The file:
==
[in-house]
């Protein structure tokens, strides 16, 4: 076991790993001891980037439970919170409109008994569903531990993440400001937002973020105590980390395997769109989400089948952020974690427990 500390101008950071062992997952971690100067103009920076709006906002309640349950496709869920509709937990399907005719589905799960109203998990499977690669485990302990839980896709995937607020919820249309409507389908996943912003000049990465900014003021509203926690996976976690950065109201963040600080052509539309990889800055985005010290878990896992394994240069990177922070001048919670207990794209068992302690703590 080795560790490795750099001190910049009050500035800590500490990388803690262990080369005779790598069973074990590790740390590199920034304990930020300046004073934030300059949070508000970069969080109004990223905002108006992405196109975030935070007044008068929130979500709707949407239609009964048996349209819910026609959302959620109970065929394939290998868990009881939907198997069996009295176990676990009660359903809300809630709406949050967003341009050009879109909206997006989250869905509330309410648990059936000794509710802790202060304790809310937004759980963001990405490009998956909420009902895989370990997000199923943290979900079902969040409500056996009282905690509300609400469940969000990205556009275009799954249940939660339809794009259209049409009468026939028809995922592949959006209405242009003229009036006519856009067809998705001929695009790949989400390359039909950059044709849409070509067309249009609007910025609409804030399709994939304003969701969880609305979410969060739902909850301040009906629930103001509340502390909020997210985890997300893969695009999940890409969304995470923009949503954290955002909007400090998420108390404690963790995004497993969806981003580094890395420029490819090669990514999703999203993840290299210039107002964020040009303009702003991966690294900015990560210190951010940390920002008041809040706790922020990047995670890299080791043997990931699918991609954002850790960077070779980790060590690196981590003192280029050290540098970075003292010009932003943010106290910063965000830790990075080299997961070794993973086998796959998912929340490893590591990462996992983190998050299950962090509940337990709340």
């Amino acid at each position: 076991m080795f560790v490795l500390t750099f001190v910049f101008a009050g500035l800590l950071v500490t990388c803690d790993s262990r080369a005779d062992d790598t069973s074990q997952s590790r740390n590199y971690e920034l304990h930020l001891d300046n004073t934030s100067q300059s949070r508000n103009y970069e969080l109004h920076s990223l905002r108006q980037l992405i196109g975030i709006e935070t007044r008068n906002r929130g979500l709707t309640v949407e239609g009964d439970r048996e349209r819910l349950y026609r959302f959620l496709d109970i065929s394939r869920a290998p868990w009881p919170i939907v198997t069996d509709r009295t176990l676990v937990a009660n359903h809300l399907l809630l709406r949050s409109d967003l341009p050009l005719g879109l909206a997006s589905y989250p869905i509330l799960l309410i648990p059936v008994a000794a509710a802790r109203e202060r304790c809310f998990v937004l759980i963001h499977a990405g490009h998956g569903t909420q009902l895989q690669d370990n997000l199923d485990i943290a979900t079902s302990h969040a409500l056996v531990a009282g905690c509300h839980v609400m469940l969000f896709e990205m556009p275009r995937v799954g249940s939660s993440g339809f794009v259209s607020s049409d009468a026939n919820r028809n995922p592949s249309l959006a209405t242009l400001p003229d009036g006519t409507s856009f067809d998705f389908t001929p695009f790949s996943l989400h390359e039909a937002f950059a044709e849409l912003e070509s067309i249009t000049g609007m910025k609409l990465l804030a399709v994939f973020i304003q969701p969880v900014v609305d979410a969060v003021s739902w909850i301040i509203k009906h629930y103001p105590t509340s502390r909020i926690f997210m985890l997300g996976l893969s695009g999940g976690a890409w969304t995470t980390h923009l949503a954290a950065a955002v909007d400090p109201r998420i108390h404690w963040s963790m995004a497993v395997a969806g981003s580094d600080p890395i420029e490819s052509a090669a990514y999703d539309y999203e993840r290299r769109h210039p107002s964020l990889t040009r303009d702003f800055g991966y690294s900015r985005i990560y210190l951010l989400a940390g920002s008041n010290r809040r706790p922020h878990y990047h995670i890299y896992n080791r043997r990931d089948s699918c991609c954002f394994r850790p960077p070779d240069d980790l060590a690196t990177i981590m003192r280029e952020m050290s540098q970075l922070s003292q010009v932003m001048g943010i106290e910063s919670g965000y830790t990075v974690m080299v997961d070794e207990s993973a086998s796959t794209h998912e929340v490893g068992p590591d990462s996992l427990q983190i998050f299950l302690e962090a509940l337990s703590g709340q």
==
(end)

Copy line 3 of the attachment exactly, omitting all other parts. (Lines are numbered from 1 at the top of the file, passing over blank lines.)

């Amino acid at each position: 076991m080795f560790v490795l500390t750099f001190v910049f101008a009050g500035l800590l950071v500490t990388c803690d790993s262990r080369a005779d062992d790598t069973s074990q997952s590790r740390n590199y971690e920034l304990h930020l001891d300046n004073t934030s100067q300059s949070r508000n103009y970069e969080l109004h920076s990223l905002r108006q980037l992405i196109g975030i709006e935070t007044r008068n906002r929130g979500l709707t309640v949407e239609g009964d439970r048996e349209r819910l349950y026609r959302f959620l496709d109970i065929s394939r869920a290998p868990w009881p919170i939907v198997t069996d509709r009295t176990l676990v937990a009660n359903h809300l399907l809630l709406r949050s409109d967003l341009p050009l005719g879109l909206a997006s589905y989250p869905i509330l799960l309410i648990p059936v008994a000794a509710a802790r109203e202060r304790c809310f998990v937004l759980i963001h499977a990405g490009h998956g569903t909420q009902l895989q690669d370990n997000l199923d485990i943290a979900t079902s302990h969040a409500l056996v531990a009282g905690c509300h839980v609400m469940l969000f896709e990205m556009p275009r995937v799954g249940s939660s993440g339809f794009v259209s607020s049409d009468a026939n919820r028809n995922p592949s249309l959006a209405t242009l400001p003229d009036g006519t409507s856009f067809d998705f389908t001929p695009f790949s996943l989400h390359e039909a937002f950059a044709e849409l912003e070509s067309i249009t000049g609007m910025k609409l990465l804030a399709v994939f973020i304003q969701p969880v900014v609305d979410a969060v003021s739902w909850i301040i509203k009906h629930y103001p105590t509340s502390r909020i926690f997210m985890l997300g996976l893969s695009g999940g976690a890409w969304t995470t980390h923009l949503a954290a950065a955002v909007d400090p109201r998420i108390h404690w963040s963790m995004a497993v395997a969806g981003s580094d600080p890395i420029e490819s052509a090669a990514y999703d539309y999203e993840r290299r769109h210039p107002s964020l990889t040009r303009d702003f800055g991966y690294s900015r985005i990560y210190l951010l989400a940390g920002s008041n010290r809040r706790p922020h878990y990047h995670i890299y896992n080791r043997r990931d089948s699918c991609c954002f394994r850790p960077p070779d240069d980790l060590a690196t990177i981590m003192r280029e952020m050290s540098q970075l922070s003292q010009v932003m001048g943010i106290e910063s919670g965000y830790t990075v974690m080299v997961d070794e207990s993973a086998s796959t794209h998912e929340v490893g068992p590591d990462s996992l427990q983190i998050f299950l302690e962090a509940l337990s703590g709340q």